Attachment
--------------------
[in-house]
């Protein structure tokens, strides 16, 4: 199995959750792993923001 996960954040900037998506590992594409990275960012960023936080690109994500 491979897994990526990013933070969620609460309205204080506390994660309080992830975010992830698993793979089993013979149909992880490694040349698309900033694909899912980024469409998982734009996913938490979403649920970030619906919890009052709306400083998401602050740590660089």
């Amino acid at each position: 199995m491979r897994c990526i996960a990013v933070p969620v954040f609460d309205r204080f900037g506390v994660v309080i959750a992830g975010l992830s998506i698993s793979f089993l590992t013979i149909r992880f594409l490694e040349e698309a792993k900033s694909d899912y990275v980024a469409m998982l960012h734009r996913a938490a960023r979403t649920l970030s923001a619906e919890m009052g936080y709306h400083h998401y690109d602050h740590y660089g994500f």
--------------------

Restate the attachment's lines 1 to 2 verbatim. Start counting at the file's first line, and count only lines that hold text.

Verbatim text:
[in-house]
């Protein structure tokens, strides 16, 4: 199995959750792993923001 996960954040900037998506590992594409990275960012960023936080690109994500 491979897994990526990013933070969620609460309205204080506390994660309080992830975010992830698993793979089993013979149909992880490694040349698309900033694909899912980024469409998982734009996913938490979403649920970030619906919890009052709306400083998401602050740590660089």